(AFP) – Jun 16, 2008
LUXEMBOURG (AFP) — EU foreign ministers, sifting through the wreckage of the bloc's Lisbon Treaty, admitted on Monday there are no quick fixes after its rejection by Irish voters plunged the bloc into crisis.
Slovenian Foreign Minister Dimitrij Rupel, whose country holds the rotating EU presidency, warned against any hasty bid to save the treaty of reforms designed to streamline the EU's creaking institutions.
"It would be risky to say we are going to bring the treaty back to life when we are facing a blockade," he told journalists as he arrived to chair the talks with his EU counterparts in Luxembourg.
Monday's meeting kicked off a week of European crisis-management which will culminate in a summit of EU heads of state and government in Brussels on Thursday and Friday.
All eyes in Luxembourg were fixed on Irish Foreign Minister Micheal Martin, under pressure to offer a way out of the legal impasse created by his country's voters.
He was offering little in the way of answers as he arrived for the talks.
"It's far too early in our view to start coming up with solutions," Martin said, adding that the first step should be a "comprehensive analysis" of the Irish verdict.
Irish voters, the only ones in Europe obliged to hold a referendum, delivered a resounding "no" to the European Union's reform treaty by 53.4 percent to 46.6 percent on Thursday, plunging the 27-member bloc into a new period of institutional uncertainty.
The Lisbon treaty, which is supposed to streamline the EU's currently complicated decision-making processes, has to be ratified by all member states in order to enter into force. Most have already done so, via the parliamentary route.
Signed by EU leaders last December in Portugal, it would give the bloc more majority voting rather than the difficult-to-achieve unanimity required now.
It would also introduce a European Council president for a two-and-a-half year term and a new stronger foreign policy supremo.
Since the Irish referendum results were announced, most EU leaders have insisted that ratification should continue in the eight nations that have not yet endorsed the treaty.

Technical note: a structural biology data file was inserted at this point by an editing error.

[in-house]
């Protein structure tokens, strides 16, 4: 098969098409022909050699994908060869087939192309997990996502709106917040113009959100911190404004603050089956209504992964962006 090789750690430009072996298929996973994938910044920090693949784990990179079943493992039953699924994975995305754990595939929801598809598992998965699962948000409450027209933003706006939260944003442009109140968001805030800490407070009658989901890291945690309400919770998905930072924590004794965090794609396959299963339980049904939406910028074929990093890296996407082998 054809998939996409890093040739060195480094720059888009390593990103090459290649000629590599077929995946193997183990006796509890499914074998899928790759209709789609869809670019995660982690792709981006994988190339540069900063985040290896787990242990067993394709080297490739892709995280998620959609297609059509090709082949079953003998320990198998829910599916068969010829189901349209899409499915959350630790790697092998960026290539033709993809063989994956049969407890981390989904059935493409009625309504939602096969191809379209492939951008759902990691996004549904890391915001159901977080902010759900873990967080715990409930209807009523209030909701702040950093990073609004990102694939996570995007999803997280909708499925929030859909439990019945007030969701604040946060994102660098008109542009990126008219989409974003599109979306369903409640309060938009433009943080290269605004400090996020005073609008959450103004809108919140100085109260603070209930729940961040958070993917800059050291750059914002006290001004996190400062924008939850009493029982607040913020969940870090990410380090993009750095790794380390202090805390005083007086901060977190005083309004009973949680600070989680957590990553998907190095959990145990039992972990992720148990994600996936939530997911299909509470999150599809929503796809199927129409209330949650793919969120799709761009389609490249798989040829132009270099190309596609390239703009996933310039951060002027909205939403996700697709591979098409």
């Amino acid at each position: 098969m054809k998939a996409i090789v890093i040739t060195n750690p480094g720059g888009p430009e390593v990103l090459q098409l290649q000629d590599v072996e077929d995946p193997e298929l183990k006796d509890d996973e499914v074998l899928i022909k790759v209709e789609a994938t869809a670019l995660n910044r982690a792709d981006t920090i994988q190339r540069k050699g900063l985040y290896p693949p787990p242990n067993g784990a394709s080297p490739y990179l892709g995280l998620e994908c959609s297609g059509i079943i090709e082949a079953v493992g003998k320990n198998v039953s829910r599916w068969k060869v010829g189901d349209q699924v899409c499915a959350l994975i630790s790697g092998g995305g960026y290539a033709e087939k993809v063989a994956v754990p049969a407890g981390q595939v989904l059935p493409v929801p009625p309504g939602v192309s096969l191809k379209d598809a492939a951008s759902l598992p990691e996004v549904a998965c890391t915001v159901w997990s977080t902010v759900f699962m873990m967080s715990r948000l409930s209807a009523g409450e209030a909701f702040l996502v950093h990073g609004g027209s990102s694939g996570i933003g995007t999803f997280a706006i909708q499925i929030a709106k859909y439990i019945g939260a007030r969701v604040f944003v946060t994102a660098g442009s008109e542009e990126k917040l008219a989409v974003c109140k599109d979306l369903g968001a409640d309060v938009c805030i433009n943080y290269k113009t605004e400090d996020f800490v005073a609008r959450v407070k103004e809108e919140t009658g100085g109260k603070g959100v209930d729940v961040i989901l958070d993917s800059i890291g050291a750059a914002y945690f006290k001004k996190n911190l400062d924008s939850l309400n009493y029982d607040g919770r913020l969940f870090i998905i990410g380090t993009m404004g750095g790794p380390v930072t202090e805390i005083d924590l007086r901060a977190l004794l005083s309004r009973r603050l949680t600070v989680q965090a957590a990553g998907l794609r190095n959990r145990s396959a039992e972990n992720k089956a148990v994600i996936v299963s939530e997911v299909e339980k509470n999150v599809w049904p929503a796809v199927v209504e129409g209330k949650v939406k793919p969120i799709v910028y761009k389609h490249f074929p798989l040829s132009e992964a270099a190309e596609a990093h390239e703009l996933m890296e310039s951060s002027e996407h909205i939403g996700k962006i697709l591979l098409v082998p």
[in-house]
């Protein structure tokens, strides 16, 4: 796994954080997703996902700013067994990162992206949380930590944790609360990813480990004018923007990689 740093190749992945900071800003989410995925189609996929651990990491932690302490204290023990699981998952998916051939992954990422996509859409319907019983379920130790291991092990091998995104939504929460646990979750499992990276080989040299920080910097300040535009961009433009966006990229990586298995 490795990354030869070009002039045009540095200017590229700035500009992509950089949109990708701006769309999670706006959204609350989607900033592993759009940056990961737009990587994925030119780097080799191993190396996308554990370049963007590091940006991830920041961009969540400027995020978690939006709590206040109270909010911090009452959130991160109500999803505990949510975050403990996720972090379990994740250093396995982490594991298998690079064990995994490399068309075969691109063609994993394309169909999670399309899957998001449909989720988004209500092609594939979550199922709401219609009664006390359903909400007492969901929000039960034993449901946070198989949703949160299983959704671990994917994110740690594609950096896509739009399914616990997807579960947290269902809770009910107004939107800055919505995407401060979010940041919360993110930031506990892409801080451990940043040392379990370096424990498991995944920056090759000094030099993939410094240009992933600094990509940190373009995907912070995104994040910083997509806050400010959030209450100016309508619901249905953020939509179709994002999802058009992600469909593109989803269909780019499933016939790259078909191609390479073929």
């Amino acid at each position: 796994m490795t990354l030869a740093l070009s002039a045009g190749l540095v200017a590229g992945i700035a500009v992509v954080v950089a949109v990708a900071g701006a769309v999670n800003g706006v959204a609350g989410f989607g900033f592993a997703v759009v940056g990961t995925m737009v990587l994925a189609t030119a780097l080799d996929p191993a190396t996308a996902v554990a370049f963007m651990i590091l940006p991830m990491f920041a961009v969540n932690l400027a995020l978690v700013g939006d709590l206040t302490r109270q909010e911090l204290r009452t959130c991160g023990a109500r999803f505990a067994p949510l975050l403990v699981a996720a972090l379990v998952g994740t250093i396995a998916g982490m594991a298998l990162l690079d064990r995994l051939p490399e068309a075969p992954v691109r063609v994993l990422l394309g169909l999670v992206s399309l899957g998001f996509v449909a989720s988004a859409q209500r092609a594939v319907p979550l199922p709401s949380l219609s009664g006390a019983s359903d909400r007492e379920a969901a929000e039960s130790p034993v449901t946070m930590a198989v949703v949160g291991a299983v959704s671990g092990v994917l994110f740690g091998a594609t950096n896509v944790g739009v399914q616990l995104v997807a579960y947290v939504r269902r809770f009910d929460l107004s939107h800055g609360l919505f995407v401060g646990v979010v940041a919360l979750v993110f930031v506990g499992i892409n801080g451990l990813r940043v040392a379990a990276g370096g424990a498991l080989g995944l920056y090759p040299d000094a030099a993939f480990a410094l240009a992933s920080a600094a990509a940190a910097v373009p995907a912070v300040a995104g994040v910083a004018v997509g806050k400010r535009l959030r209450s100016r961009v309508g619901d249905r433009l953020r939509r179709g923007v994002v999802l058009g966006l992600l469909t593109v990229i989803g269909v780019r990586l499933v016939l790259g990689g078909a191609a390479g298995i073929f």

One of those is Britain, and London has vowed to push ahead this week with the treaty's final reading in the upper house of parliament.
British Foreign Secretary David Miliband also urged calm in the face of the prospect of yet another crisis over reforming the EU's institutions.
"I know that this is a world that instant answers are often desired but this is a world where calm heads need to prevail," he said. "I think that Europe benefits when it is led by calm heads rather than instant answers."
However Eurosceptic Czech President Vaclav Klaus, whose country also still has to ratify the text, has already said that Lisbon treaty is a dead letter.
France's European Affairs Minister Jean-Pierre Jouyet, in the French Le Figaro daily, said Monday he hoped the ratification process would continue.
"I don't think that one can say the Lisbon Treaty is dead," he said.
The Irish vote was the third referendum blow in three years to EU plans to make its bureaucracy function smoothly.
In 2005 French and Dutch voters rejected the original EU constitution project, a fact which led to the painstaking drawing up of the Lisbon Treaty.
In the absence of an updated rulebook, the bloc could be left limping along with the 2001 Nice Treaty, which the Irish also initially rejected in a referendum before tweaks were made to accommodate them.
EU foreign policy chief Javier Solana also promised that "we will solve the problem" of the Irish "no" vote while adding "I don't know how we'll solve it practically".
He admitted it would be an "intensive week" culminating in the EU summit.
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